Cookies on this website

We use cookies to ensure that we give you the best experience on our website. If you click 'Accept all cookies' we'll assume that you are happy to receive all cookies and you won't see this message again. If you click 'Reject all non-essential cookies' only necessary cookies providing core functionality such as security, network management, and accessibility will be enabled. Click 'Find out more' for information on how to change your cookie settings.

Sperm dysfunction is the single most common defined cause of infertility. One in 15 men is sub-fertile and the condition is increasing in frequency. However, the diagnosis is poor and, excluding assisted conception, there is no treatment. The reason for this is our limited understanding of the biochemical, molecular and genetic functions of the spermatozoon. The underlying premise of our research programme is to establish a rudimentary understanding of the processes necessary for successful fertilisation. In this manuscript, we detail advances in our understanding of calcium signalling in the cell and outline genetic and proteomic technologies that are being used to improve the diagnosis of the condition.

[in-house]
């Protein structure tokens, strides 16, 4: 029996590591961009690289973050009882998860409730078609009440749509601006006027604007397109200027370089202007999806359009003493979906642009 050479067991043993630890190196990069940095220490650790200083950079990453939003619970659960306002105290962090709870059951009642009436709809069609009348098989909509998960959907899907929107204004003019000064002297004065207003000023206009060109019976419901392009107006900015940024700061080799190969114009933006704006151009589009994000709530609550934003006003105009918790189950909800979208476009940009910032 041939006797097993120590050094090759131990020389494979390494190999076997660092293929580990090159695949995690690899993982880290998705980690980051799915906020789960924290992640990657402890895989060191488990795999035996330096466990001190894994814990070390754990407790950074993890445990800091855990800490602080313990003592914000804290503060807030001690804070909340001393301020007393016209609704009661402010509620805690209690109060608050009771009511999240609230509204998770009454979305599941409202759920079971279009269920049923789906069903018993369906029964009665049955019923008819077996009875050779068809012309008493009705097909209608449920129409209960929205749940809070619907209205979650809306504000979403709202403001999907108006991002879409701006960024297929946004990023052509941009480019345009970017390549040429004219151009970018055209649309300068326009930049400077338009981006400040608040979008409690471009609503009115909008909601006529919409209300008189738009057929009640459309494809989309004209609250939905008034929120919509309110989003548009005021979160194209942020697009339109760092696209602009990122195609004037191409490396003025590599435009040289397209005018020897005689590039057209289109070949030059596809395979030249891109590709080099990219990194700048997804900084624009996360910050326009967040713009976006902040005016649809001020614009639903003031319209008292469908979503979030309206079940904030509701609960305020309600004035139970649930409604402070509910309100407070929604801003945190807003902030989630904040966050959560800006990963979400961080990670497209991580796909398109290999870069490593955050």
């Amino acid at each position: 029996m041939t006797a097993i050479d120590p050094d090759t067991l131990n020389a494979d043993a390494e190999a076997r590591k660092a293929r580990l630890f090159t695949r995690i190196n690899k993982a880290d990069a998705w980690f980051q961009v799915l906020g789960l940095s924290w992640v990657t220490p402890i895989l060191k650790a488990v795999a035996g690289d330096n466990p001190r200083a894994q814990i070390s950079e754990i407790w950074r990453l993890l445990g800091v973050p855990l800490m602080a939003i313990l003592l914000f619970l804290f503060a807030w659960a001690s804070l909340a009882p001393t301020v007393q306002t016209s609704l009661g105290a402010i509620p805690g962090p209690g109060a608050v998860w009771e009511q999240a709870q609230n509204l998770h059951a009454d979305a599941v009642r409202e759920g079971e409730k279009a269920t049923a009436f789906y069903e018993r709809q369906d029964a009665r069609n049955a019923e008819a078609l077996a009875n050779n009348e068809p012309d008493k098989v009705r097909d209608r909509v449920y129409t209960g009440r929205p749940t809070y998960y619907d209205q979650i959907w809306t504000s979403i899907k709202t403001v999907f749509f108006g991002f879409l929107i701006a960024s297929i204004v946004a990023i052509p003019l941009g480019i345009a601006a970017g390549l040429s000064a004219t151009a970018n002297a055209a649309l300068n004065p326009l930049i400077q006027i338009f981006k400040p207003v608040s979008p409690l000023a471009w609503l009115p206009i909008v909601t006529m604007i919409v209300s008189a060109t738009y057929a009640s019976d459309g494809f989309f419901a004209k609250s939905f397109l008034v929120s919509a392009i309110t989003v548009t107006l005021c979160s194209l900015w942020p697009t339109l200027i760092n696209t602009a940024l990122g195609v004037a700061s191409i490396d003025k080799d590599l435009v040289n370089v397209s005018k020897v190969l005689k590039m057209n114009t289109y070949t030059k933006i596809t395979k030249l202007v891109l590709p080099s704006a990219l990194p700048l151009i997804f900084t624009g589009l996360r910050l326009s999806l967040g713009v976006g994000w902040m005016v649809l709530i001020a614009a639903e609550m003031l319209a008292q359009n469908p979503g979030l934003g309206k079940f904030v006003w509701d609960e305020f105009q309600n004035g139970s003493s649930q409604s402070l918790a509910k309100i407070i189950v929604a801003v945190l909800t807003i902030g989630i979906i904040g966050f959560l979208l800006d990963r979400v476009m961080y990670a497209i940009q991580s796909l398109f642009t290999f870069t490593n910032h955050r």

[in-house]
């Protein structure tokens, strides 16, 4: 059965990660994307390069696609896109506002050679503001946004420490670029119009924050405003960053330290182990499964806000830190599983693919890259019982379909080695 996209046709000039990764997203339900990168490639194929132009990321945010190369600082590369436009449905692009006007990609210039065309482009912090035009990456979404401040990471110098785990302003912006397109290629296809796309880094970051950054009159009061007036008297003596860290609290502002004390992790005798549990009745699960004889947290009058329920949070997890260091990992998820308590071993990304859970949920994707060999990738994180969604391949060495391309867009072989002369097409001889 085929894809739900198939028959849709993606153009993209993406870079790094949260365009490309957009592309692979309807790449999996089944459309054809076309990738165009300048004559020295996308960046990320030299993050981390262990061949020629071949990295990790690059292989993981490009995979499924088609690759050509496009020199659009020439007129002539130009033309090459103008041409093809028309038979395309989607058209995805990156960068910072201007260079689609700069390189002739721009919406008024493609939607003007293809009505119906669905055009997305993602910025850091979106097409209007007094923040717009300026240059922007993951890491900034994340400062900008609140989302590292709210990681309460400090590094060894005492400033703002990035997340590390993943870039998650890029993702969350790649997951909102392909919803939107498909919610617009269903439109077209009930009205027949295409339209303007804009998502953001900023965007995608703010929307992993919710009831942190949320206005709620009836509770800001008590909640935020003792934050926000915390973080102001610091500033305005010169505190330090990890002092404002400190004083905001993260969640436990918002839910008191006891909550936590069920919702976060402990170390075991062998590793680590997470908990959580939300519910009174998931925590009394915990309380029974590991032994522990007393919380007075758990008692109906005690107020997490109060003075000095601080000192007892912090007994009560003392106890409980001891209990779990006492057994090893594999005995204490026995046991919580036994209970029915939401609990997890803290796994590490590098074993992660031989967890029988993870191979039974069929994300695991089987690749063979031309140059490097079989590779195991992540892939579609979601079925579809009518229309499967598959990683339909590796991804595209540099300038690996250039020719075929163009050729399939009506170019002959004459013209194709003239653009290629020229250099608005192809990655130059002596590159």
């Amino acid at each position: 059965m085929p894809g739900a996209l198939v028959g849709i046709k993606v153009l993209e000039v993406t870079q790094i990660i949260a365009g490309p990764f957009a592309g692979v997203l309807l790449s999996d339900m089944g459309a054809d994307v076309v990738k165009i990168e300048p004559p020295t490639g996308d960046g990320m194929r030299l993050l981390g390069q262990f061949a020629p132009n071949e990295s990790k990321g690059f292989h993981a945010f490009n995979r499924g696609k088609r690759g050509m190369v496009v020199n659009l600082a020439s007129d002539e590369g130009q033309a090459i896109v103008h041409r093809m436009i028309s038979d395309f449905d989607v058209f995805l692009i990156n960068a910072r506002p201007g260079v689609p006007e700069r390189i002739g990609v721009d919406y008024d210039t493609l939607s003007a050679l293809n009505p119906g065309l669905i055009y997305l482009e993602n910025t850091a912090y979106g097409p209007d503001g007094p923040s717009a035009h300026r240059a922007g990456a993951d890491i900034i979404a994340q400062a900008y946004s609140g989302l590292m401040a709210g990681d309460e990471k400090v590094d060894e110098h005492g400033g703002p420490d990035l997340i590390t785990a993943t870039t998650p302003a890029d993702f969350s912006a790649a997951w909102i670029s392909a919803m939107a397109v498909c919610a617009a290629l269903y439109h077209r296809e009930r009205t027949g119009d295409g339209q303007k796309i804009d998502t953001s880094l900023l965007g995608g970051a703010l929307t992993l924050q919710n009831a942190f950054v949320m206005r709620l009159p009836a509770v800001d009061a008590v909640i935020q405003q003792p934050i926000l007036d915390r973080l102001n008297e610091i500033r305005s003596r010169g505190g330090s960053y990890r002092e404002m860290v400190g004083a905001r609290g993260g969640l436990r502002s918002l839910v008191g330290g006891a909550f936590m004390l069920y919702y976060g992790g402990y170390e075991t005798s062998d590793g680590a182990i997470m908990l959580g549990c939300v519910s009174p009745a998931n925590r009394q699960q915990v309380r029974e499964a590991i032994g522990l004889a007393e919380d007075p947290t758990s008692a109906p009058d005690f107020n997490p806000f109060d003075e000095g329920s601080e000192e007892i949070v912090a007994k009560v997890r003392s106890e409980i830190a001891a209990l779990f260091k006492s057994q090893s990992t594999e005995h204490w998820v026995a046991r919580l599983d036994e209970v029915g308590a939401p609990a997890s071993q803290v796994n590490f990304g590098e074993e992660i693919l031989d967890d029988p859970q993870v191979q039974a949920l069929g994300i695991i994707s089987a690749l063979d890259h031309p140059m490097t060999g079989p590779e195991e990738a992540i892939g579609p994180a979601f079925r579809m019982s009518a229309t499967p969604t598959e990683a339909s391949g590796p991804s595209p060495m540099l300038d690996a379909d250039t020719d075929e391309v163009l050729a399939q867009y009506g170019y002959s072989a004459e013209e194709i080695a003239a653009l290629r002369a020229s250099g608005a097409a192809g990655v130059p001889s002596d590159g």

Journal article


Society of Reproduction and Fertility supplement

Publication Date





237 - 255